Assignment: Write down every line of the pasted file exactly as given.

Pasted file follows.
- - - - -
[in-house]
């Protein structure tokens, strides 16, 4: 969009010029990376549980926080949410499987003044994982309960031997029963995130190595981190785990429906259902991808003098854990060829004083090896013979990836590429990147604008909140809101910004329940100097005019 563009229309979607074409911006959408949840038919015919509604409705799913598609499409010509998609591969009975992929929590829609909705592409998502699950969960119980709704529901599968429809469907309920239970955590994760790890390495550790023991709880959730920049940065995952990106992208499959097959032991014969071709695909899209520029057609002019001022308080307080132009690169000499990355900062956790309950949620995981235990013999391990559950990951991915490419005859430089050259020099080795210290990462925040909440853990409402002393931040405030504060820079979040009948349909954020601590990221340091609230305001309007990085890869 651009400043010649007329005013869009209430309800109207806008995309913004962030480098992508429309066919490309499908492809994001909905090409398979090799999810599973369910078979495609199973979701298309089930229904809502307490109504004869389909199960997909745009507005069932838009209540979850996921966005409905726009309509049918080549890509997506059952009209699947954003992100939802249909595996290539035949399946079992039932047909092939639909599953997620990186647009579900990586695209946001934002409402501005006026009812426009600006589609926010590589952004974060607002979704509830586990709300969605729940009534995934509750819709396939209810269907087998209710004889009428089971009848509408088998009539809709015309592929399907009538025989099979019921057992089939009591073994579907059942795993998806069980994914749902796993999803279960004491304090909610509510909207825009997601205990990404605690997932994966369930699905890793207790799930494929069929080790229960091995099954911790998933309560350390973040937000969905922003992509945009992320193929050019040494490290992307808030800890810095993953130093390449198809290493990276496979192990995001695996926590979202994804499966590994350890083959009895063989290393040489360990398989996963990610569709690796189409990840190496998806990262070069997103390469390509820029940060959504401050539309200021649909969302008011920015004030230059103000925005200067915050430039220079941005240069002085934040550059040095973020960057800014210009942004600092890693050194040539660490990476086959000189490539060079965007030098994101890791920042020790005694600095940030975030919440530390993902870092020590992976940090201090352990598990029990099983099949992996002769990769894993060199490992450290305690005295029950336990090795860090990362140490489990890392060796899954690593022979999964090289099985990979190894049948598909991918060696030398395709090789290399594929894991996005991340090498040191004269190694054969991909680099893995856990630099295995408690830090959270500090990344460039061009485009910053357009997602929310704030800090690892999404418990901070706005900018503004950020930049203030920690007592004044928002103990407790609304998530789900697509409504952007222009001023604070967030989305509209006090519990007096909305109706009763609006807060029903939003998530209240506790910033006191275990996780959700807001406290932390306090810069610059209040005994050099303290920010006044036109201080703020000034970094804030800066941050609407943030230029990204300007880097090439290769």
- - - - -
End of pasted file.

[in-house]
């Protein structure tokens, strides 16, 4: 969009010029990376549980926080949410499987003044994982309960031997029963995130190595981190785990429906259902991808003098854990060829004083090896013979990836590429990147604008909140809101910004329940100097005019 563009229309979607074409911006959408949840038919015919509604409705799913598609499409010509998609591969009975992929929590829609909705592409998502699950969960119980709704529901599968429809469907309920239970955590994760790890390495550790023991709880959730920049940065995952990106992208499959097959032991014969071709695909899209520029057609002019001022308080307080132009690169000499990355900062956790309950949620995981235990013999391990559950990951991915490419005859430089050259020099080795210290990462925040909440853990409402002393931040405030504060820079979040009948349909954020601590990221340091609230305001309007990085890869 651009400043010649007329005013869009209430309800109207806008995309913004962030480098992508429309066919490309499908492809994001909905090409398979090799999810599973369910078979495609199973979701298309089930229904809502307490109504004869389909199960997909745009507005069932838009209540979850996921966005409905726009309509049918080549890509997506059952009209699947954003992100939802249909595996290539035949399946079992039932047909092939639909599953997620990186647009579900990586695209946001934002409402501005006026009812426009600006589609926010590589952004974060607002979704509830586990709300969605729940009534995934509750819709396939209810269907087998209710004889009428089971009848509408088998009539809709015309592929399907009538025989099979019921057992089939009591073994579907059942795993998806069980994914749902796993999803279960004491304090909610509510909207825009997601205990990404605690997932994966369930699905890793207790799930494929069929080790229960091995099954911790998933309560350390973040937000969905922003992509945009992320193929050019040494490290992307808030800890810095993953130093390449198809290493990276496979192990995001695996926590979202994804499966590994350890083959009895063989290393040489360990398989996963990610569709690796189409990840190496998806990262070069997103390469390509820029940060959504401050539309200021649909969302008011920015004030230059103000925005200067915050430039220079941005240069002085934040550059040095973020960057800014210009942004600092890693050194040539660490990476086959000189490539060079965007030098994101890791920042020790005694600095940030975030919440530390993902870092020590992976940090201090352990598990029990099983099949992996002769990769894993060199490992450290305690005295029950336990090795860090990362140490489990890392060796899954690593022979999964090289099985990979190894049948598909991918060696030398395709090789290399594929894991996005991340090498040191004269190694054969991909680099893995856990630099295995408690830090959270500090990344460039061009485009910053357009997602929310704030800090690892999404418990901070706005900018503004950020930049203030920690007592004044928002103990407790609304998530789900697509409504952007222009001023604070967030989305509209006090519990007096909305109706009763609006807060029903939003998530209240506790910033006191275990996780959700807001406290932390306090810069610059209040005994050099303290920010006044036109201080703020000034970094804030800066941050609407943030230029990204300007880097090439290769």